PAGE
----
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Continuity of care #2

This week we transferred the first of the Stirling District Asylum case books which have been cleaned and catalogued by our project team to the archives store. Another element of the project to prepare the archives of the Asylum for public use is the creation of a database of patients who were admitted to the hospital. The asylum’s patient registers record details of the admission and discharge of those treated in the hospital and this information is being carefully recorded and transcribed by our project team.

The registers provide fascinating information relating to the lives of the patients recording their age, marital status, previous occupation and place of abode. Medical details such as bodily condition, form of mental disorder and ‘supposed cause of insanity’ are also recorded. Alongside the standard medical reasons given some of the more unusual ‘supposed causes’ noted in the hospital’s first register, beginning in 1869, include ‘loneliness and religious contemplation’, ‘excessive use of ardent spirits’, ‘disappointment in love’ and ‘severe blow on temple from a golf ball.’ Another reason given is ‘Sunstroke’ – this however, was for a former soldier who suffered it while stationed in India. The registers also note if patients were previously admitted to the hospital and/or transferred to other institutions, which provides valuable information when trying to trace the movement of patients through the network of Scottish asylums.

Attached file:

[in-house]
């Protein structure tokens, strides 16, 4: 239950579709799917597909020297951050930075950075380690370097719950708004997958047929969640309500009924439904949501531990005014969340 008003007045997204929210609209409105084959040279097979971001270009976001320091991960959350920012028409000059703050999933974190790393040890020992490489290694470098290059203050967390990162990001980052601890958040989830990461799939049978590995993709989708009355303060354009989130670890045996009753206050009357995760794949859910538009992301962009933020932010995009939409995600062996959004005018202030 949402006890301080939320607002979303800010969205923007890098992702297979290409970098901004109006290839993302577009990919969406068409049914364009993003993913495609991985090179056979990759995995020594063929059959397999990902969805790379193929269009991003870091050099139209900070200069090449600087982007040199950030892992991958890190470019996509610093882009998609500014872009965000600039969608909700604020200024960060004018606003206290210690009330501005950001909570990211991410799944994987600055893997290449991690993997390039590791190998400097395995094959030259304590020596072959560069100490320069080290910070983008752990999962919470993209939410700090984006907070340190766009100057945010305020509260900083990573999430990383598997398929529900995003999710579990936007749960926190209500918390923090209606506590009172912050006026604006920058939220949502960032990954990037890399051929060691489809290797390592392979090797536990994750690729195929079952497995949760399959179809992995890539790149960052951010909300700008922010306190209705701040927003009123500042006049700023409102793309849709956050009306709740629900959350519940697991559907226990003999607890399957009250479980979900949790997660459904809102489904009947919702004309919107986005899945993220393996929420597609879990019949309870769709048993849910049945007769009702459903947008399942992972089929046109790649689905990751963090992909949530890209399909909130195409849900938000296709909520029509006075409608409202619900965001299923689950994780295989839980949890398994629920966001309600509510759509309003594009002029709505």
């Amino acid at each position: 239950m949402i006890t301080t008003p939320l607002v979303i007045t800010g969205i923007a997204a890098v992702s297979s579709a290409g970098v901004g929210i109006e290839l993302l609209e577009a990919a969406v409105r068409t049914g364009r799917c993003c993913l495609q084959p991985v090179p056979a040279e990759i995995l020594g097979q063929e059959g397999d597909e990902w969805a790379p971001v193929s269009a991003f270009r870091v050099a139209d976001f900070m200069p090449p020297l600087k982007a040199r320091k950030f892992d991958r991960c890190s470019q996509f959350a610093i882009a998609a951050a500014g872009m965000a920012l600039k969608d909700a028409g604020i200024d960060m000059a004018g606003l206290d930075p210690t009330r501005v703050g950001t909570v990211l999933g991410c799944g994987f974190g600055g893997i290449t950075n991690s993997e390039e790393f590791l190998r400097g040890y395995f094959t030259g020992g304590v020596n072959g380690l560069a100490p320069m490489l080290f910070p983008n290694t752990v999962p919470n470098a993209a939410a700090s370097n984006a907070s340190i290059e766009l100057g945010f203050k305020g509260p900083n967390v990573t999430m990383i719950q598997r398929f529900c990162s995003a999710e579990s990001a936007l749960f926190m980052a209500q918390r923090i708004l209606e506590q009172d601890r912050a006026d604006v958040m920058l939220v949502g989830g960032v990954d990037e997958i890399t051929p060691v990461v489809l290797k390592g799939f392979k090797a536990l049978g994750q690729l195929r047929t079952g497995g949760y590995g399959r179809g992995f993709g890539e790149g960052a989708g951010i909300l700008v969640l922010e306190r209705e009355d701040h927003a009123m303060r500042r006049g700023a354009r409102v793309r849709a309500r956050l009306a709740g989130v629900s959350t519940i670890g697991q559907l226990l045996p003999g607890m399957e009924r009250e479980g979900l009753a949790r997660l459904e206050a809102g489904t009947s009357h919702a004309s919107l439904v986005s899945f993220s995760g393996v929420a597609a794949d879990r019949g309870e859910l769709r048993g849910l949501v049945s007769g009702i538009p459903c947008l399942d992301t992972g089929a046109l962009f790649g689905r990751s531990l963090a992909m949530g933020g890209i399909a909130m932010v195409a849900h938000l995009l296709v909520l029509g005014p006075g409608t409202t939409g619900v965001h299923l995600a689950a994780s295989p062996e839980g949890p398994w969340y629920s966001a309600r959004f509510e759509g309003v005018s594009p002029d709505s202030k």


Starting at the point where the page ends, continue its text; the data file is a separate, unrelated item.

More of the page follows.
The patients registers are a source of detailed social and medical information.

The patient registers are a source of detailed social and medical information.

The creation of this database of asylum patients will be of great benefit in a number of ways. It will provide a quick and efficient way of searching the records for individuals, assisting us in responding to genealogical enquiries. It will also reduce the actual handling of these old and damaged volumes, contributing to their long-term preservation. And for academic researchers it also allows the possibility of re-using the large amount of tabular / statistical information recorded in their research allowing, for example, breakdowns of the patient population by occupation or ‘place of abode.’